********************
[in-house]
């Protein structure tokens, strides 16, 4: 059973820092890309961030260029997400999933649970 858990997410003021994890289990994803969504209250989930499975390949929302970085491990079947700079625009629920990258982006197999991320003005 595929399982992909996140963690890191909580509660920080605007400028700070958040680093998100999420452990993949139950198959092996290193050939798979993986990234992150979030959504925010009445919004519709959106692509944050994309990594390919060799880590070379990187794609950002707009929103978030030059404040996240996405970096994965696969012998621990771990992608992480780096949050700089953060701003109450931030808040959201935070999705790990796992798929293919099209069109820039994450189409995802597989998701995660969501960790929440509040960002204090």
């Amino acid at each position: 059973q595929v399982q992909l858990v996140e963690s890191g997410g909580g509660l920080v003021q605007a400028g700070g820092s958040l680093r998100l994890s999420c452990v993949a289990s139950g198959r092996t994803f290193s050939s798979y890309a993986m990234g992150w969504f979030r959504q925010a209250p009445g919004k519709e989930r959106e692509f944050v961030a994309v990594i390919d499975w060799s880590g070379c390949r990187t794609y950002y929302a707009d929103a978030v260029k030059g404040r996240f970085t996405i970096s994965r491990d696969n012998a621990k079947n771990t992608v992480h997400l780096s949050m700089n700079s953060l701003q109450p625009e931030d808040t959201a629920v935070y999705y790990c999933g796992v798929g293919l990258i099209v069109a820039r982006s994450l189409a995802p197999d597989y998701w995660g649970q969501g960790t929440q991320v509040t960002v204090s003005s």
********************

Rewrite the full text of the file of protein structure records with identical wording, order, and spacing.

[in-house]
């Protein structure tokens, strides 16, 4: 059973820092890309961030260029997400999933649970 858990997410003021994890289990994803969504209250989930499975390949929302970085491990079947700079625009629920990258982006197999991320003005 595929399982992909996140963690890191909580509660920080605007400028700070958040680093998100999420452990993949139950198959092996290193050939798979993986990234992150979030959504925010009445919004519709959106692509944050994309990594390919060799880590070379990187794609950002707009929103978030030059404040996240996405970096994965696969012998621990771990992608992480780096949050700089953060701003109450931030808040959201935070999705790990796992798929293919099209069109820039994450189409995802597989998701995660969501960790929440509040960002204090």
């Amino acid at each position: 059973q595929v399982q992909l858990v996140e963690s890191g997410g909580g509660l920080v003021q605007a400028g700070g820092s958040l680093r998100l994890s999420c452990v993949a289990s139950g198959r092996t994803f290193s050939s798979y890309a993986m990234g992150w969504f979030r959504q925010a209250p009445g919004k519709e989930r959106e692509f944050v961030a994309v990594i390919d499975w060799s880590g070379c390949r990187t794609y950002y929302a707009d929103a978030v260029k030059g404040r996240f970085t996405i970096s994965r491990d696969n012998a621990k079947n771990t992608v992480h997400l780096s949050m700089n700079s953060l701003q109450p625009e931030d808040t959201a629920v935070y999705y790990c999933g796992v798929g293919l990258i099209v069109a820039r982006s994450l189409a995802p197999d597989y998701w995660g649970q969501g960790t929440q991320v509040t960002v204090s003005s």